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DESTRUCTION OF TROY, &C.
There are so few translations which deserve
praise, that I scarce ever saw any which deserved pardon ; those who travel in that kind being for the most part so unhappy as to rob others without enriching themselves, pulling down the fame of good authors without raising their own : neither hath any author been more hardly dealt withal than this our master ; and the reason is evident, for, what is most excellent is most inimitable ; and if even the worst authors are yet made worse by their translators, how impossible is it not to do great injury to the best? And therefore I have not the vanity to think my copy equal to the original, nor (consequently) myself altogether guiltless of what I accuse others; but if I can do Virgil less injury than others have done, it will be in some degree to do him right; and, indeed, the hope of doing him more right is the only
scope of this essay, by opening a new way of translating this author to those whom youth, leisure, and better fortune, make fitter for such
undertakings. I conceive it is a vulgar error in translating poets,
to affect being fidus interpres; let that care be with them who deal in matters of fact, or matters of faith: but whosoever aims at it in poetry, as he attempts what is not required, so he shall never perform what he attempts : for it is not his bu, siness alone to translate language into language but poesy into poesy; and poesy is of so subtle a spirit, that in the pouring out of one language into another it will all evaporate ; and if a new spirit be not added in the transfusion, there will remain nothing but a caput mortuum, there being certain graces and happinesses peculiar to every language, which give life and energy to the words; and whosoever offers at verbal translation shall have the misfortune of that young traveller who lost his own language abroad, and brought home no other instead of it : for the grace of the Latin will be lost by being turned into English words, and the grace of the English by being turned into the Latin phrase. And as speech is the apparel of our thoughts, so are there certain garbs and modes of speaking which vary with the times, the fashion of our clothes being not more sub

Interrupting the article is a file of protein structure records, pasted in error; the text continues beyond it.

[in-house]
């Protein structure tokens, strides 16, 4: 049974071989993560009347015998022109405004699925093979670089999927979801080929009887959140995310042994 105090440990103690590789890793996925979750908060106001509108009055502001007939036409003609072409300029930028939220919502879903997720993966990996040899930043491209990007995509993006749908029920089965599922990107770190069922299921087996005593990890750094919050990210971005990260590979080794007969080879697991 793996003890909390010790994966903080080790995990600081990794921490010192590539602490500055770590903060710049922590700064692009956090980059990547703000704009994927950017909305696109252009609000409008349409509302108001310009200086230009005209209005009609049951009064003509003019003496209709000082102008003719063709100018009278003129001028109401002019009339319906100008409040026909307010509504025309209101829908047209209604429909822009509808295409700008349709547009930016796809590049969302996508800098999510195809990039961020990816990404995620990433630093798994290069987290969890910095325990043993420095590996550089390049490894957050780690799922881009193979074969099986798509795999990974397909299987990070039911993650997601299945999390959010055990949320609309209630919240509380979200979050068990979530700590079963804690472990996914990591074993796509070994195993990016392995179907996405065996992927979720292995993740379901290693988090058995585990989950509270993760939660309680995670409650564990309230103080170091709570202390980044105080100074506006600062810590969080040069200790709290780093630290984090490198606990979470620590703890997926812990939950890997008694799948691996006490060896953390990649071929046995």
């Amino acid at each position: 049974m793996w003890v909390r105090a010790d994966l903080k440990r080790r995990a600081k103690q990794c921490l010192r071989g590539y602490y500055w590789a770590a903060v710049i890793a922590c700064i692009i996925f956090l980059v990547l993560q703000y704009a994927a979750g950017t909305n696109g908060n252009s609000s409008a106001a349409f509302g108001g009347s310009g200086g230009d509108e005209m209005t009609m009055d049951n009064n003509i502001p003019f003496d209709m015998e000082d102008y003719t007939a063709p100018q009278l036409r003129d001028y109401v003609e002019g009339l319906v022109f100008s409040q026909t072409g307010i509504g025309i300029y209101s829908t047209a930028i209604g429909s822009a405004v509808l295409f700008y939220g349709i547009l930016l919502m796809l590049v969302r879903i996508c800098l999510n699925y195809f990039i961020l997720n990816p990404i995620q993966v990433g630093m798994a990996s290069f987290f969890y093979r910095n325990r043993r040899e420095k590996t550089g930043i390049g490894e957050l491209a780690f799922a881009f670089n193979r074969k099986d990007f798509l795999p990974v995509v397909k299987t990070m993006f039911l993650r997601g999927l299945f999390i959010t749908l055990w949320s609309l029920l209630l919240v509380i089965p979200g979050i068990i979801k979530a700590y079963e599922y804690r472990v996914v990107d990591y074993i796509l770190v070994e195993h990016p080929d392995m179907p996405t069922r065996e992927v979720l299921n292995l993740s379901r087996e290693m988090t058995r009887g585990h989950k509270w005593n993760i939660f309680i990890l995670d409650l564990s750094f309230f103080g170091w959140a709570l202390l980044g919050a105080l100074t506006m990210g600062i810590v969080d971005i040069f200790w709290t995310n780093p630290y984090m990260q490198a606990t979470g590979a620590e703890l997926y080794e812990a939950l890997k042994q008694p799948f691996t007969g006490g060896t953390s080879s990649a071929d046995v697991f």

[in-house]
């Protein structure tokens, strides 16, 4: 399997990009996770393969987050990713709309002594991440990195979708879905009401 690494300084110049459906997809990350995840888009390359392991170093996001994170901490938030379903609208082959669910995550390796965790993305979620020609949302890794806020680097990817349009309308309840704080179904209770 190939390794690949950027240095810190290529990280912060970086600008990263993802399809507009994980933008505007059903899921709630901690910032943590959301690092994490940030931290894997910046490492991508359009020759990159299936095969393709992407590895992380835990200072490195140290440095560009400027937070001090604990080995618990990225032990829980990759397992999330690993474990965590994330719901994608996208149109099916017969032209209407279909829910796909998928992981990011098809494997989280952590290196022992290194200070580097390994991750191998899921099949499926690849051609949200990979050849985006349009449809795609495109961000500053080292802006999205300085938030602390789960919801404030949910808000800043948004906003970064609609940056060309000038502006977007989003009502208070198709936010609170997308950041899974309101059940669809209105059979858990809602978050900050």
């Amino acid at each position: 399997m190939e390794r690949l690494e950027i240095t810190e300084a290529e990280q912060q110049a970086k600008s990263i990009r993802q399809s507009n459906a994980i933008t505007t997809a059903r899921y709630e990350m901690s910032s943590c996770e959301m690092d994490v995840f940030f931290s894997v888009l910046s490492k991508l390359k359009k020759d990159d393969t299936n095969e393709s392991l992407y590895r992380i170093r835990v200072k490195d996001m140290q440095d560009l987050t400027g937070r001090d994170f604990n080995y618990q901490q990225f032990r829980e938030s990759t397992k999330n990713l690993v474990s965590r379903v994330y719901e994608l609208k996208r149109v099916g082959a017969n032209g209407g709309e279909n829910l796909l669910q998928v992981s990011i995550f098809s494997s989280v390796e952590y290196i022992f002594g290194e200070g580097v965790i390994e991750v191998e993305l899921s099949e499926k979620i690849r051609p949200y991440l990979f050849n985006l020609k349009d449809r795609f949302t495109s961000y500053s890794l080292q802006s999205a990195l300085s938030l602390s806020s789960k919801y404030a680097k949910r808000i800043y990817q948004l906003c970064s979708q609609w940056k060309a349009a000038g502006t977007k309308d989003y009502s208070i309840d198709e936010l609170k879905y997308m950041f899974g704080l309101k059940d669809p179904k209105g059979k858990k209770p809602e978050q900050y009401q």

ject to alteration than that of our speech : and this I think Tacitus meant by that which he calls sermonem temporis istius auribus accommodatum ; the delight of change being as due to the curiosity of the ear as of the eye; and therefore if Virgil must needs speak English, it were fit he should speak not only as a man of this nation, but as a man of this age ; and if this disguise I have put upon him (I wish I could give it a better name) sit not naturally and easily on so grave a person, yet it may become him better than that fool's coat wherein the French and Italians have of late represented him; at least, I hope it will not make him appear deformed, by making any part enormously bigger or less than the life; (I having made it my principal care to follow him, as he made it his to follow nature, in all his proportions) neither have I any where of. fered such violence to his sense as to make it seem mine and not his. Where my expressions are not so full as his, either our language or my art was defective; (but I rather suspect myself) but where mine are fuller than his, they are but the impressions which the often reading of him hath left upon my thoughts; so that if they are not his own conceptions, they are at least the results of them; and if (being conscious of making him speak worse than he did almost in